Flavors of France > Provence-Alpes-Côte d'Azur > A Food-Lover’s Tour of Nice
Look into your atlas and find Nice, Monaco, Menton… and just to the east the mountains marking the Italian border. The coastal cliff roads leading into Italy have existed only since the time of Napoléon III in the mid-nineteenth century. For centuries, in order to leave this enclave ringed by steep mountains, travellers had to sail along the coast to Genoa. These factors left their mark on Nice’s cuisine: though often similar to the cooking of Provence and Italy, it is nonetheless unique, in large part due to the region’s famed produce. Nice’s way of eating is in fact a whole way of living: a celebration of local products and flavors.
Nice’s international gastronomic renown did not come about by chance. The area contains marvellous orchards. No coincidence that Nostradamus wrote a treatise on jam-making here! Golden fruits - oranges, mandarins, clementines and lemons - scent the air and bring warm notes of color to the gardens of this lovely land. Once candied, these local fruits are found everywhere along the Côte d’Azur, elegantly presented in rattan baskets, a feast for the eye and the palate.
There is a kind of fig found here appropriately called “drop of gold,” that splits near its eye when ripe, oozing out a sweet amber nectar. In the 18th century, they would take two or three very ripe figs and spread them on a slice of bread, adding a grinding of fresh pepper to enhance the mellow sweetness even further.
To really get the flavor of Nice, you have to wander through the narrow little streets of the old city, taking in the sights and smells of the fruits and vegetables of the Cours Saleya where local producers hawk their produce in the colorful “Nissart” dialect.
This is the land of fennel, little red-cloved garlic, rosemary, marjoram, thyme and its wild cousins “serpolet” and “farigoulette” which enliven many local specialites. No less important is basil, which is called “ballico” here and is a main ingredient in pistou. The cuisine of Nice celebrates the vegetable garden, the plants staked on espaliers on the side of the mountain which rises just behind the city. Central, too, to this flavorful cuisine is the olive, the imposing tree whose oil and fruit impart the real taste of this terroir.
“The oil that they produce here from the most beautiful olives in the world is used in place of butter and I was dreading the change. But I tasted it in sauces, and without a word of lie, there is nothing better.”
Here, the “primeurs,” the best young produce, can be found six months of the year and takes pride of place in many renowned local dishes. Among the most well-known and characteristic specialties are the salade niçoise, composed of raw vegetables; ratatouille, a stew of peppers, eggplant, tomatoes, onions and “trumpet” zucchini which are grown only in the Var region; zucchini flowers stuffed or made into fritters, and so on.
Swiss chard, known as “blettes,” seems to have found its true homeland here. It is used to flavor chopped meat or vegetable mixtures or stuffings and takes on a unique guise in the “tourte de blettes,” when it is combined with assorted fruits and brown sugar and placed in a bed of puff pastry - a delight for any sweet lover.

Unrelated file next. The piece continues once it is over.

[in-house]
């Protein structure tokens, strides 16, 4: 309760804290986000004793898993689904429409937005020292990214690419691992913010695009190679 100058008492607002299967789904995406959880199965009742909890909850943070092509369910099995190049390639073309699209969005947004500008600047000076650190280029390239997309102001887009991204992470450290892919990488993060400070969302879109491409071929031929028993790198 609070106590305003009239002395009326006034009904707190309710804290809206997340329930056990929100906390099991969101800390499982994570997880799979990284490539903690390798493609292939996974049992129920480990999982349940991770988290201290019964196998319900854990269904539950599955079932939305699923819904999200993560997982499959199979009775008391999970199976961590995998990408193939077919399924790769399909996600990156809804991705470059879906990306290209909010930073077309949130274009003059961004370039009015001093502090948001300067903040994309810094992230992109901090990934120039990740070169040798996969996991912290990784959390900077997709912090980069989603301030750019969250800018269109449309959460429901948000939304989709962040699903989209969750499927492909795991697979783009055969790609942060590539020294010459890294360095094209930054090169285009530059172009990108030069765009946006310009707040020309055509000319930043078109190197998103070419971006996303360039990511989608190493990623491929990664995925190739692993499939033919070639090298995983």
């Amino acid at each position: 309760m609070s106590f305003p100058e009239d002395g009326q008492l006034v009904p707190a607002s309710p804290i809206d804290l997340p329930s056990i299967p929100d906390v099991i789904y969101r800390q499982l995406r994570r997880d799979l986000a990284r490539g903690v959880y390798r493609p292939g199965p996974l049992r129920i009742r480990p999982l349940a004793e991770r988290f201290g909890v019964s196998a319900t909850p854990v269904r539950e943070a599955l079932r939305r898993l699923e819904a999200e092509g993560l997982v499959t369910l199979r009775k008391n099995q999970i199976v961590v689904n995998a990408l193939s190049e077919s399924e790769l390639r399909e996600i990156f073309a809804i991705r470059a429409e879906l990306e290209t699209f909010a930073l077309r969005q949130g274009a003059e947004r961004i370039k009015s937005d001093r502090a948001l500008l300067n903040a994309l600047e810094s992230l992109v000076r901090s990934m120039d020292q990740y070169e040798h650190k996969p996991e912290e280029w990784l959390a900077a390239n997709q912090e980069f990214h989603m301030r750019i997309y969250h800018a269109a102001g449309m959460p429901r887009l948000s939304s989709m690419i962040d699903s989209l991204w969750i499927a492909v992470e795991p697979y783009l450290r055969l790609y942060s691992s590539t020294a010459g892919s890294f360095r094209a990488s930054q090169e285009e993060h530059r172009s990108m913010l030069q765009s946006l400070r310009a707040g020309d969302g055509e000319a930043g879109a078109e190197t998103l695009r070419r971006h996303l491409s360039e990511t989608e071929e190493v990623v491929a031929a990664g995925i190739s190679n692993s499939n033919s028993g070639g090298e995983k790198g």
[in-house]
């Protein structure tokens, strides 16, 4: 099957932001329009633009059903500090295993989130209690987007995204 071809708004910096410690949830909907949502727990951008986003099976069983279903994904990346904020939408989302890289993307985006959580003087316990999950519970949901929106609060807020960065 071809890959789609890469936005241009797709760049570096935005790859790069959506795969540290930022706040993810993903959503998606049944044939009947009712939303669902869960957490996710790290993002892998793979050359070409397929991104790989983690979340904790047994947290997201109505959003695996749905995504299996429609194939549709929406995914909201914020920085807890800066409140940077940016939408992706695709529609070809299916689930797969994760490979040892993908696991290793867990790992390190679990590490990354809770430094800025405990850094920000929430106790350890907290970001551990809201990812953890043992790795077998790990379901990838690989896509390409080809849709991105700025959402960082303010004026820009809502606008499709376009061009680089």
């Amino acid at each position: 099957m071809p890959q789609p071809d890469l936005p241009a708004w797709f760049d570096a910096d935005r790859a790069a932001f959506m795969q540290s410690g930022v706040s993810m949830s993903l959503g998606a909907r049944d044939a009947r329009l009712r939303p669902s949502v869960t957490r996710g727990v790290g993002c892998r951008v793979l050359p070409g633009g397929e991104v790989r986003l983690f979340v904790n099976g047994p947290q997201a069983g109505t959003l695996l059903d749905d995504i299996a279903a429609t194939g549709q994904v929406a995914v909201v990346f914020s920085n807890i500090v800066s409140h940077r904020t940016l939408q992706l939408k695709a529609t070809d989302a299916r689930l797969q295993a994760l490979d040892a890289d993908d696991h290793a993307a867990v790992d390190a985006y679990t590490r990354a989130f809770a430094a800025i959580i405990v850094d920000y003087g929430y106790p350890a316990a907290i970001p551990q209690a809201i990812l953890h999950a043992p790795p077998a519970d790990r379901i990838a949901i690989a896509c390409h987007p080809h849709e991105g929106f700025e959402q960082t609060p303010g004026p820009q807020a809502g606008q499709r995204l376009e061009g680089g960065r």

Mesclun was born here, that blend of tiny greens that includes escarole, chicory, arugula and radicchio, and whose origin has become the stuff of legend. According to the story, the monks of the Cimiez monastery were so poor that they could not even sow one row of lettuce with the same kind of seeds. Thus their “salad,” though a delight with its colors ranging from green to dark red, and its variety of flavors, was originally nothing more than a mixture of whatever leaves presented themselves that day, offered by the monks as a thank-you to the neighbours who gave them alms.
There are other staples of the Niçois menu: pan bagnat, stuffings, panisse (chick pea flour “french fries”), tripe and ravioli à la niçoise, bagna cauda, gnocchi… all of which taste best when savoured here in their native habitat.
You’ll also find stockfish, a dried haddock of Scandinavian origin, cured in the sun and under the Norwegian snows, which northern sailors used as currency when they made stops at Nice. Over time, stockfish became a typically Niçois dish: “estocafic,” a stockfish dish that in Norway was made with dairy products, became in Nice a skillfully balanced tomato-flavored mixture called “estocaficada,” cooked in a casserole with olive oil, potatoes, garlic and peppers.
This is an area that celebrates fish, of course, and it is often presented swimming in a saffron-tinted broth. In every fish shop your eye will be caught by the glint of steely-blue sardines. In the Place Saint-François, where the fish market is held each morning, fishermen shout out their catch: bogues, red mullet, mostelles…
The region is also one of France’s premier vine-growing centres. Nice prides itself on being the only large city to have its own regional wine classification, or appellation contrôlée, which just happens to be the oldest vine variety in the world: Vin de Bellet, red, white and rosé.
Can there be any better merenda or snack at that morning hour when the sea and the sky seems to merge into one field of blue…?
For snacks at any time of day, onions and chick peas are often central ingredients: a slice of pissaladière, an onion, anchovy and olive tart, or of socca, a large hot galette of chick peas, well seasoned with pepper, that vendors transport in two-wheeled carts topped by large zinc cases which keep the rounds of socca hot.
This is the unique cuisine of Nice, reflecting the spirit of a city which looks out over the sea, while celebrating all the bounty of the land.
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